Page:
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Re: Coil design questions.
to: Larry
Dig out some older editions of ARRL's Radio Amateur's Handbook and do some
reading on resonant freq section --- it explains it very well. In short,
you need to achieve only critical coupling. Once you pass this point the
resonant peak starts to split into two separate frequencies --- one above
and one the same distance below the desired resonant freq. You end up
pumping power into two freqs that then start beating against each other and
begin doing all sorts of destructive things to your sec coil and if
reflected into the primary your caps and xmfrs. In most small and medium
size TCs critical coupling is reached around 0.18 to 0.22. The archive
section details how to check your coupling. Adjustment is by raising the
sec coil until you hit the right value. A flat primary spiral provides
almost perfect critical coupling and you never need to use a cone unless
your coil is 2 inches in dia or less. You never want to maximize coupling
in a classic Tesla oscillator circuit.
DR.RESONANCE-at-next-wave-dot-net
----------
> From: Tesla List <tesla-at-pupman-dot-com>
> To: tesla-at-pupman-dot-com
> Subject: Re: Coil design questions.
> Date: Friday, December 04, 1998 6:18 AM
>
> Original Poster: Larry Fennigkoh <nnttnn-at-mixcom-dot-com>
>
> Greetings:
>
> A basic question for you seasoned coilers: why is a the flat spiral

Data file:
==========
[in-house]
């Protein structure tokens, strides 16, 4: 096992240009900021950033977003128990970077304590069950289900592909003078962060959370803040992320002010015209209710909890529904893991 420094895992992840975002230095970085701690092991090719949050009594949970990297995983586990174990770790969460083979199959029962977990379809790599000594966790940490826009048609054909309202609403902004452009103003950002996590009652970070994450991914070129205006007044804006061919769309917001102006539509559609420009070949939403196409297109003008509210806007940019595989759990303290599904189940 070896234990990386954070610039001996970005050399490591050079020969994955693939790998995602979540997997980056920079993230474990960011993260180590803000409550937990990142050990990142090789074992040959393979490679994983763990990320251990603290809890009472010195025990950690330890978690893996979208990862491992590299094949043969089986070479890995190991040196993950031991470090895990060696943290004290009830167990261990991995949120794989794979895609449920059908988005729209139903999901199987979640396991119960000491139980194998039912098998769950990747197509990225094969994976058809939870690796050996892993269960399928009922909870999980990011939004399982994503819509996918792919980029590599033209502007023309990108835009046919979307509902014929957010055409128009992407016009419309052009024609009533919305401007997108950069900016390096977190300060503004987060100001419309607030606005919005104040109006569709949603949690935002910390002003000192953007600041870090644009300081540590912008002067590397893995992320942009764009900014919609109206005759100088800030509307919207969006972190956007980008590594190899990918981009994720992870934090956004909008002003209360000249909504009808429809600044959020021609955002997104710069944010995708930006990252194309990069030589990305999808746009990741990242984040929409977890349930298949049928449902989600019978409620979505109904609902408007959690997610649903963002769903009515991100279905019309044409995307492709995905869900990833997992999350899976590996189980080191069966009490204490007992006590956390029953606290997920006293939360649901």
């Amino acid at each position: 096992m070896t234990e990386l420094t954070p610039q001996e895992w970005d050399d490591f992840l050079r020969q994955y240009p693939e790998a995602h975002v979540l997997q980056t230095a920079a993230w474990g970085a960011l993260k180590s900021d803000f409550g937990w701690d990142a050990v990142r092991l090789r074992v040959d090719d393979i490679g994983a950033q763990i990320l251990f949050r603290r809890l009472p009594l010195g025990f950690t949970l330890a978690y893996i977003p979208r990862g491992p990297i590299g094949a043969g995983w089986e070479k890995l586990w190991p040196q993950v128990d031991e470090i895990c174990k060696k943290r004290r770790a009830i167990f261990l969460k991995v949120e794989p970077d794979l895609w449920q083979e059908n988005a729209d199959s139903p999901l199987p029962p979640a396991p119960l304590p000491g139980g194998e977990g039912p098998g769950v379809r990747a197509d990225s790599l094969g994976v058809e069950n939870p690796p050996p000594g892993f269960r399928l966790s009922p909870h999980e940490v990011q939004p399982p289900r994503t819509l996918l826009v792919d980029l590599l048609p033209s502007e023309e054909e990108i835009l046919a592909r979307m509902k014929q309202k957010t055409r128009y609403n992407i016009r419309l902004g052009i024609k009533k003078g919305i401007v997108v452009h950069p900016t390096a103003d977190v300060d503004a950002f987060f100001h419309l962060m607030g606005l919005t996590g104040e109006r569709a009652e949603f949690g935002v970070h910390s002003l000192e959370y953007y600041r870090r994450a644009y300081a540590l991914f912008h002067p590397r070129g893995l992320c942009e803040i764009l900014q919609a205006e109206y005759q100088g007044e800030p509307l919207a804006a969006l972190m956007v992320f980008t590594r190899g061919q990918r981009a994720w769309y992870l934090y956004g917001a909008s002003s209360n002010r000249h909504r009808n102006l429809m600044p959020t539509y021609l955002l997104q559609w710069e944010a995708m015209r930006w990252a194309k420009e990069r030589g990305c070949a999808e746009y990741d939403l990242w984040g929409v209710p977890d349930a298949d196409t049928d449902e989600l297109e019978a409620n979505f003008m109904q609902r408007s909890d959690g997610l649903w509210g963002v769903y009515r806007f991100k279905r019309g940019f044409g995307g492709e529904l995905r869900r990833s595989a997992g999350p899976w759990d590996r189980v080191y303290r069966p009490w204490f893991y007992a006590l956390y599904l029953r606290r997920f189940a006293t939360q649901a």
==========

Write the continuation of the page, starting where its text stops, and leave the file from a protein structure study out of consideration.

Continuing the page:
primary,
> and lower coupling coefficient, better than a vertical helix or inverted
> cone?? Seems sort of counter-intuitive . . . don't you want to maximize
> coupling? thanks.
> Larry
>
> Tesla List wrote:
>
> > Original Poster: "D.C. Cox" <DR.RESONANCE-at-next-wave-dot-net>
> >
> > to: Travis
> >
> > Power is potential (voltage) x current (amperage). Therefore,
> >
> > 15,000 volts x .030 amps = 450 watts (would be twice that with
60 ma
> > xmfr)
> >
> > P = E/I , so I = P/E , current = power / potential
> >
> > If you ignore losses (very slight in this case) you can assume you need
to
> > put as much power into the xmfr as you will be getting out of the
secondary
> > side, so
> >
> > Pin = Pout
> >
> > Transposing, Pout = Pin
> >
> > so, if these two are equal then you can assume you also have 450 watts
on
> > the primary side of the xmfr, therefore,
> >
> > Pin = potential (volts) x current (amps) again, same as secondary
> > side, so
> >
> > Pin = E x I , I = P/E = 450 watts / 120 volts = 3.75 amps
> > primary current draw
> >
> > I would suggest a 5 or 6 amp fuse on the primary side for protection.
> >
> > Also, if you can't find a 15 kV, 60 ma xmfr just use a 12 kV, 60 ma
xmfr.
> > They are much easier to find and the output difference will be very
small.
> >
> > Hope this helps you out and now you can see how the math is done.
> >
> > DR.RESONANCE-at-next-wave-dot-net
> >
> > ----------
> snip